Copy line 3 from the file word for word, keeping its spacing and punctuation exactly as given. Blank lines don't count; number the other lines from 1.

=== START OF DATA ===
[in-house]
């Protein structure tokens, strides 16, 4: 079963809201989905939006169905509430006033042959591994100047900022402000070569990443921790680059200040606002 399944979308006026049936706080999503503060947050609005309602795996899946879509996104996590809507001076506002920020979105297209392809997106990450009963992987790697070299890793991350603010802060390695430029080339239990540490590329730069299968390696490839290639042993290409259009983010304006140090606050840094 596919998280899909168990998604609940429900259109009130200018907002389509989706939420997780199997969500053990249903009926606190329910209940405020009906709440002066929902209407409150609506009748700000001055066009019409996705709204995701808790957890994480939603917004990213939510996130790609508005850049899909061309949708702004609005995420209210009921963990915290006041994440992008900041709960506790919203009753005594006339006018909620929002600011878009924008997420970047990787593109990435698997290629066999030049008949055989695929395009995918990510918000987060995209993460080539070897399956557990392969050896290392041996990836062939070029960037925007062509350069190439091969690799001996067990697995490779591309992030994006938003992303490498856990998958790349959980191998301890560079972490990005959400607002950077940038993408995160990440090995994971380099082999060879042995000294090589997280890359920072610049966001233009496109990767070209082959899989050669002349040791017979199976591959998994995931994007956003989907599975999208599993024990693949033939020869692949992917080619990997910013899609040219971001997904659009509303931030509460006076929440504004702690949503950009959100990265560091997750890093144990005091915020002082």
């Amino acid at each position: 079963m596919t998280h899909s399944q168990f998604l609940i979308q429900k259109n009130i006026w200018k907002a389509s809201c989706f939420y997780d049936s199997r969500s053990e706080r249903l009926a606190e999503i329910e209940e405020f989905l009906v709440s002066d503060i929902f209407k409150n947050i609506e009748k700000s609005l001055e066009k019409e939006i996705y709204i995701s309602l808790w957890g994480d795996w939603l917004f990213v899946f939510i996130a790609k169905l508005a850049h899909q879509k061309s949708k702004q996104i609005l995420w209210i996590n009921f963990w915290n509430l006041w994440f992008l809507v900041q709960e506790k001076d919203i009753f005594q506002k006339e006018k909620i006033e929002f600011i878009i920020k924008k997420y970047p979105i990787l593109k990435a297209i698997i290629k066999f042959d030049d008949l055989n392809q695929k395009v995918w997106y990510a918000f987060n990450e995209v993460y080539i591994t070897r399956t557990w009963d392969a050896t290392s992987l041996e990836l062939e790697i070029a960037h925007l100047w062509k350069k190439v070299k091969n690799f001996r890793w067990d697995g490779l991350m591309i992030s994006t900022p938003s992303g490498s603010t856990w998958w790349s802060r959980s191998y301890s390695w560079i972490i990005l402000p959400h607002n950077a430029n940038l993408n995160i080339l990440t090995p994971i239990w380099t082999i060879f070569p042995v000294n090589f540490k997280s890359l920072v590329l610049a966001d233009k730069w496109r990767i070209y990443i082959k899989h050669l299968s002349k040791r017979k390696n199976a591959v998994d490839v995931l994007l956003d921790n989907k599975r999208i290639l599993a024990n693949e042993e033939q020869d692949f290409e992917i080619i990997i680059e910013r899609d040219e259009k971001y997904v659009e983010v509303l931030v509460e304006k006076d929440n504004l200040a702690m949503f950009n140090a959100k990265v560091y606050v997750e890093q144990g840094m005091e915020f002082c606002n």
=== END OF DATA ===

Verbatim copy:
């Amino acid at each position: 079963m596919t998280h899909s399944q168990f998604l609940i979308q429900k259109n009130i006026w200018k907002a389509s809201c989706f939420y997780d049936s199997r969500s053990e706080r249903l009926a606190e999503i329910e209940e405020f989905l009906v709440s002066d503060i929902f209407k409150n947050i609506e009748k700000s609005l001055e066009k019409e939006i996705y709204i995701s309602l808790w957890g994480d795996w939603l917004f990213v899946f939510i996130a790609k169905l508005a850049h899909q879509k061309s949708k702004q996104i609005l995420w209210i996590n009921f963990w915290n509430l006041w994440f992008l809507v900041q709960e506790k001076d919203i009753f005594q506002k006339e006018k909620i006033e929002f600011i878009i920020k924008k997420y970047p979105i990787l593109k990435a297209i698997i290629k066999f042959d030049d008949l055989n392809q695929k395009v995918w997106y990510a918000f987060n990450e995209v993460y080539i591994t070897r399956t557990w009963d392969a050896t290392s992987l041996e990836l062939e790697i070029a960037h925007l100047w062509k350069k190439v070299k091969n690799f001996r890793w067990d697995g490779l991350m591309i992030s994006t900022p938003s992303g490498s603010t856990w998958w790349s802060r959980s191998y301890s390695w560079i972490i990005l402000p959400h607002n950077a430029n940038l993408n995160i080339l990440t090995p994971i239990w380099t082999i060879f070569p042995v000294n090589f540490k997280s890359l920072v590329l610049a966001d233009k730069w496109r990767i070209y990443i082959k899989h050669l299968s002349k040791r017979k390696n199976a591959v998994d490839v995931l994007l956003d921790n989907k599975r999208i290639l599993a024990n693949e042993e033939q020869d692949f290409e992917i080619i990997i680059e910013r899609d040219e259009k971001y997904v659009e983010v509303l931030v509460e304006k006076d929440n504004l200040a702690m949503f950009n140090a959100k990265v560091y606050v997750e890093q144990g840094m005091e915020f002082c606002n």